# Averaging every 10 numbers in a matrix in Matlab

How to get an average of every 10 numbers in a big matrix (27x16800). I can't find the solution If anyone could help that would be great.

UPD Sorry, I should have been more clear. I have a matrix of recorded values (16800) for 27 subjects. Each subject corresponds to the row; I want to get a new matrix of 27 subjects with 1680 averaged numbers in rows (whereas every "old" 10 numbers in rows will be averaged to 1 "new" mean number).

• "Every 10 numbers" in what direction? What is your expected output size? How do you want to handle the first and last 9 numbers which won't have 10 numbers around them? Please show us a minimal reproducible example to make this question clearer. – Wolfie Nov 19 '18 at 13:13
• Hi @Vitto ! what do you mean exactly with "every ten numbers"? Along rows? along columns? – Tommaso Di Noto Nov 19 '18 at 13:14
• Sorry, I should have been more clear. I have a matrix of recorded values (16800) for 27 subjects. Each subject corresponds to the row, I want to get a new matrix of 27 subjects with 1680 averaged numbers (whereas every "old" 10 numbers in rows will be averaged to 1 "new" mean number) – Vitto Titto Nov 19 '18 at 13:47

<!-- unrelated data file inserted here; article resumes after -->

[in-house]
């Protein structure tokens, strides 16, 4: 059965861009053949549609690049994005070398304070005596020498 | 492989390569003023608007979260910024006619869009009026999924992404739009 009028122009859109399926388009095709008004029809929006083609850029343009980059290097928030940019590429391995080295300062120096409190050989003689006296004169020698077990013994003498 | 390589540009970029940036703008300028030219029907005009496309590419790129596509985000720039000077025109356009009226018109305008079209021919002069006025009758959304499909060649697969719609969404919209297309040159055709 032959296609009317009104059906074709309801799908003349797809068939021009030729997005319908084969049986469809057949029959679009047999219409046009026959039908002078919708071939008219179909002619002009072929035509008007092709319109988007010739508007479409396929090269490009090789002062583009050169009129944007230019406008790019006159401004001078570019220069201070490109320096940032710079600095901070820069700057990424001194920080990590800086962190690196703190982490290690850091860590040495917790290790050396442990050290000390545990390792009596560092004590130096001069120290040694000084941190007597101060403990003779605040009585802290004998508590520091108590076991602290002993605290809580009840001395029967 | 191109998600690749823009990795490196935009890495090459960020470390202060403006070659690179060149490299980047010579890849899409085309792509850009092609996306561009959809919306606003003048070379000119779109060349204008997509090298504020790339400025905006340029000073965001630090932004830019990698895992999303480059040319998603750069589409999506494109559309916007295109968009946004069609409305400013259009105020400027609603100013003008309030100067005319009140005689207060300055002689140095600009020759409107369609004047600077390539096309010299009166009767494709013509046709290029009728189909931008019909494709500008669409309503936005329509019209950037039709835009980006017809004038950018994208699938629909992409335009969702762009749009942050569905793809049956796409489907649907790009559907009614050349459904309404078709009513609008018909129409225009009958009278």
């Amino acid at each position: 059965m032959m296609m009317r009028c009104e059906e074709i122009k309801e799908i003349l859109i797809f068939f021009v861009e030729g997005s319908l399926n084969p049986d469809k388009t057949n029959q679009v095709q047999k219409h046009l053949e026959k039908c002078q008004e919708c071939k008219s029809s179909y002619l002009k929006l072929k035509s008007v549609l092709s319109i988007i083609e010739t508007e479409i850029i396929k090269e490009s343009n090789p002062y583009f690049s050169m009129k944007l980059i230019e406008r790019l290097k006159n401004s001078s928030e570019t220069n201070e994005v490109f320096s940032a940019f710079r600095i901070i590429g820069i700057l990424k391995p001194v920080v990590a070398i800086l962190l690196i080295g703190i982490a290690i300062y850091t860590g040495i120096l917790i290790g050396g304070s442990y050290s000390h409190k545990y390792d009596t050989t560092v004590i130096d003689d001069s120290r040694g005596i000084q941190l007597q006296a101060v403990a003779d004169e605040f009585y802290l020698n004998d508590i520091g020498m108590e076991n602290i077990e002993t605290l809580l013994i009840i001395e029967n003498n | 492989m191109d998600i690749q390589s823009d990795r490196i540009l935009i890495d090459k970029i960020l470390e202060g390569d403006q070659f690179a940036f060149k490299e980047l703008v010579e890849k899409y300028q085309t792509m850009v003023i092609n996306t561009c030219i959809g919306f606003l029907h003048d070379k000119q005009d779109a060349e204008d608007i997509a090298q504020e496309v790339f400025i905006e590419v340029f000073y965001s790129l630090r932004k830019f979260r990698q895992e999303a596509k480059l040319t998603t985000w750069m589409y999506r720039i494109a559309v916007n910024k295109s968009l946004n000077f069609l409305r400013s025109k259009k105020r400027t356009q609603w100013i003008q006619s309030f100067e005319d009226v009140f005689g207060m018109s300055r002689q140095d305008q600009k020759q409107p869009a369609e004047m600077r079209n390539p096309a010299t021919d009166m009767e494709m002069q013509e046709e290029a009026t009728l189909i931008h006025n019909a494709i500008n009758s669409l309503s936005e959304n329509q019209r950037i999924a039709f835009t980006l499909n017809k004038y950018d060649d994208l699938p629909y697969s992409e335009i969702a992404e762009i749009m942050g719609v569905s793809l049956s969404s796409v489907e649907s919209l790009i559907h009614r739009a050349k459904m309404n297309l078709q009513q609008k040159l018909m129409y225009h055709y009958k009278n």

• You probably want `n = 10; result = permute(mean(reshape(x.', n, [], size(x,1)), 1), [3 2 1]);` where `x` is the data matrix – Luis Mendo Nov 19 '18 at 14:30
• Luis, Thank you so much! That is what I needed. – Vitto Titto Nov 19 '18 at 14:41

## 1 Answer

Given a matrix of random data `x`:

``````x = randn(27,16800);
``````

you can compute the average over all groups of `n=10` values along the rows in two similar ways as described by Luis Mendo and Brice in comments:

``````y = permute(mean(reshape(x.', n, [], size(x,1)), 1), [3 2 1]); % Luis
y = squeeze(mean(reshape(x,size(x,1),n,[]),2));                % Brice
``````

However, as noted by Wolfie, these work only if the length of the rows is exactly divisible by `n`.

A more general approach can be obtained by convolving:

``````y = conv2(x,ones(1,n)/n,'valid');
y = y(:,1:n:end);
``````

Each matrix element in the output of the convolution is the average over `n` values. This result is `n-1` elements shorter than the input. That is, we have computed `n` times as many averages as needed. The second line takes the first of every `n` averages, yielding an output of the expected size.

The convolution yields a result that is different from the other methods by numerical imprecision (max difference is 4.4409e-16 on my machine). This is because `conv2` is implemented using SIMD instructions of your CPU, whereas `mean` likely is not. The convolution approach might be somewhat slower than the other approach, but it is generic and easy to adapt.

• Cris Luengo, thank you so much for the detailed explanation! – Vitto Titto Nov 20 '18 at 19:41